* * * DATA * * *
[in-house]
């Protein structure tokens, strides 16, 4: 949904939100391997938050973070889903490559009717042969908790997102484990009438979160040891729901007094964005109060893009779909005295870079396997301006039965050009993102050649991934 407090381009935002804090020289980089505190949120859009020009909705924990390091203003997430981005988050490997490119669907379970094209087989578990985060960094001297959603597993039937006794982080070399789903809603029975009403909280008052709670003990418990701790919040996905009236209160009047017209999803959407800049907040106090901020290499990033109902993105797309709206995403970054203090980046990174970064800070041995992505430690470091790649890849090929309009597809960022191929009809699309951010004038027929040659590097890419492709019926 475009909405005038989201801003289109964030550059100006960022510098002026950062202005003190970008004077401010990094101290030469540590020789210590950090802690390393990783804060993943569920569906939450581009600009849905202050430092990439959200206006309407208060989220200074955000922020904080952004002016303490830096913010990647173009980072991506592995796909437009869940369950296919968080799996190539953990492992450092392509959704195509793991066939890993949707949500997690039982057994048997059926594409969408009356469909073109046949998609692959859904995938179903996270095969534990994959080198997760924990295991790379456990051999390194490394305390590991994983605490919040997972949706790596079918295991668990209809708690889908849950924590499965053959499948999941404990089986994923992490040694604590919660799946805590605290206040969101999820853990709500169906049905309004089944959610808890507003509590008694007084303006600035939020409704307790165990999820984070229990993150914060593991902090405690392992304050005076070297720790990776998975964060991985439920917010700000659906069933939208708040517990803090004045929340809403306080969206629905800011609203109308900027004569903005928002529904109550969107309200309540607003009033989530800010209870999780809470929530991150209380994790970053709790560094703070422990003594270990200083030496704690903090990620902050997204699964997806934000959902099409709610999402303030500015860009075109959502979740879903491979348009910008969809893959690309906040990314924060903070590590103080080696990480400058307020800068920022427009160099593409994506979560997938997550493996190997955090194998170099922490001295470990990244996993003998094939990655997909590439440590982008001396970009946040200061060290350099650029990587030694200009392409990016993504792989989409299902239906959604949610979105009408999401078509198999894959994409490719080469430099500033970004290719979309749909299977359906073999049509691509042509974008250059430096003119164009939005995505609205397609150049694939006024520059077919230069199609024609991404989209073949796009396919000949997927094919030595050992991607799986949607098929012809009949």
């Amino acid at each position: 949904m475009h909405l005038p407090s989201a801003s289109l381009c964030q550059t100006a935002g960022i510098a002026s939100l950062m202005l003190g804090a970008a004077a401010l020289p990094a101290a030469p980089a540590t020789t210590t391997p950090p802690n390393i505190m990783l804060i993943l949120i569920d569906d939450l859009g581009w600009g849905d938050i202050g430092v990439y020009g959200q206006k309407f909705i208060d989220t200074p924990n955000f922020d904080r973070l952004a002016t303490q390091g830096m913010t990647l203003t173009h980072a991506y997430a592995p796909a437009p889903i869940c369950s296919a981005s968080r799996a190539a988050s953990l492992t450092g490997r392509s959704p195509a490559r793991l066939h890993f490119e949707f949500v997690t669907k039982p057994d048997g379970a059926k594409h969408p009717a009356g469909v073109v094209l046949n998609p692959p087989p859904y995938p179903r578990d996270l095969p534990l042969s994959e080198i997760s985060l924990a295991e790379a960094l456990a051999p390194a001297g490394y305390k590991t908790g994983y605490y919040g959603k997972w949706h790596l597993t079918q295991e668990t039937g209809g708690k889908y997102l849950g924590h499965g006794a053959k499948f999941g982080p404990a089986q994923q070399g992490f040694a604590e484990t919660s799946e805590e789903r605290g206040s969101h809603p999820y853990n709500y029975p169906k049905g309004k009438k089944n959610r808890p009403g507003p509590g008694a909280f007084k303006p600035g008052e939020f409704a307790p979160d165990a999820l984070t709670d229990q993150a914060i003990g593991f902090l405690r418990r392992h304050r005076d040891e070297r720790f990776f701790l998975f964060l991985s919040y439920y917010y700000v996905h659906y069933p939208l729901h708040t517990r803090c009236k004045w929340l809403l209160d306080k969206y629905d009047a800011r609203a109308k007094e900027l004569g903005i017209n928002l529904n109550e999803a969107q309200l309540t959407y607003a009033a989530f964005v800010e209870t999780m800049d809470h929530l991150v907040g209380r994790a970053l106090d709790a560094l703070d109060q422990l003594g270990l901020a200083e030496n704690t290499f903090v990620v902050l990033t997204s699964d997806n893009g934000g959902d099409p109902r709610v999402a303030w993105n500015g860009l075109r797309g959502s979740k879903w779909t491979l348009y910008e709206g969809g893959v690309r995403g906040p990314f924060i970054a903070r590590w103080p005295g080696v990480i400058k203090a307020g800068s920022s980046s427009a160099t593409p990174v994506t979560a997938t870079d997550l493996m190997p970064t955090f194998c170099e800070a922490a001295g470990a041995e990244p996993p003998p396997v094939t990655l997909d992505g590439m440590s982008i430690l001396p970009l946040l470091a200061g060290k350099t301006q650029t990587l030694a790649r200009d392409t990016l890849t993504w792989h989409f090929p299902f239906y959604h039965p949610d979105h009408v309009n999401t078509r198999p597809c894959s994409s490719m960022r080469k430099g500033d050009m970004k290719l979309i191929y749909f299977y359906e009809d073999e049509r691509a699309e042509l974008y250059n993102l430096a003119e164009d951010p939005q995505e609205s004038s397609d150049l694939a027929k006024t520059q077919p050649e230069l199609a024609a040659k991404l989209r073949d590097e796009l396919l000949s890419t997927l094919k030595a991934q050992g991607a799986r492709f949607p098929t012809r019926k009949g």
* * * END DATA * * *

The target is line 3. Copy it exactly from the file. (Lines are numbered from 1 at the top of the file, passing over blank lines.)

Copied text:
């Amino acid at each position: 949904m475009h909405l005038p407090s989201a801003s289109l381009c964030q550059t100006a935002g960022i510098a002026s939100l950062m202005l003190g804090a970008a004077a401010l020289p990094a101290a030469p980089a540590t020789t210590t391997p950090p802690n390393i505190m990783l804060i993943l949120i569920d569906d939450l859009g581009w600009g849905d938050i202050g430092v990439y020009g959200q206006k309407f909705i208060d989220t200074p924990n955000f922020d904080r973070l952004a002016t303490q390091g830096m913010t990647l203003t173009h980072a991506y997430a592995p796909a437009p889903i869940c369950s296919a981005s968080r799996a190539a988050s953990l492992t450092g490997r392509s959704p195509a490559r793991l066939h890993f490119e949707f949500v997690t669907k039982p057994d048997g379970a059926k594409h969408p009717a009356g469909v073109v094209l046949n998609p692959p087989p859904y995938p179903r578990d996270l095969p534990l042969s994959e080198i997760s985060l924990a295991e790379a960094l456990a051999p390194a001297g490394y305390k590991t908790g994983y605490y919040g959603k997972w949706h790596l597993t079918q295991e668990t039937g209809g708690k889908y997102l849950g924590h499965g006794a053959k499948f999941g982080p404990a089986q994923q070399g992490f040694a604590e484990t919660s799946e805590e789903r605290g206040s969101h809603p999820y853990n709500y029975p169906k049905g309004k009438k089944n959610r808890p009403g507003p509590g008694a909280f007084k303006p600035g008052e939020f409704a307790p979160d165990a999820l984070t709670d229990q993150a914060i003990g593991f902090l405690r418990r392992h304050r005076d040891e070297r720790f990776f701790l998975f964060l991985s919040y439920y917010y700000v996905h659906y069933p939208l729901h708040t517990r803090c009236k004045w929340l809403l209160d306080k969206y629905d009047a800011r609203a109308k007094e900027l004569g903005i017209n928002l529904n109550e999803a969107q309200l309540t959407y607003a009033a989530f964005v800010e209870t999780m800049d809470h929530l991150v907040g209380r994790a970053l106090d709790a560094l703070d109060q422990l003594g270990l901020a200083e030496n704690t290499f903090v990620v902050l990033t997204s699964d997806n893009g934000g959902d099409p109902r709610v999402a303030w993105n500015g860009l075109r797309g959502s979740k879903w779909t491979l348009y910008e709206g969809g893959v690309r995403g906040p990314f924060i970054a903070r590590w103080p005295g080696v990480i400058k203090a307020g800068s920022s980046s427009a160099t593409p990174v994506t979560a997938t870079d997550l493996m190997p970064t955090f194998c170099e800070a922490a001295g470990a041995e990244p996993p003998p396997v094939t990655l997909d992505g590439m440590s982008i430690l001396p970009l946040l470091a200061g060290k350099t301006q650029t990587l030694a790649r200009d392409t990016l890849t993504w792989h989409f090929p299902f239906y959604h039965p949610d979105h009408v309009n999401t078509r198999p597809c894959s994409s490719m960022r080469k430099g500033d050009m970004k290719l979309i191929y749909f299977y359906e009809d073999e049509r691509a699309e042509l974008y250059n993102l430096a003119e164009d951010p939005q995505e609205s004038s397609d150049l694939a027929k006024t520059q077919p050649e230069l199609a024609a040659k991404l989209r073949d590097e796009l396919l000949s890419t997927l094919k030595a991934q050992g991607a799986r492709f949607p098929t012809r019926k009949g």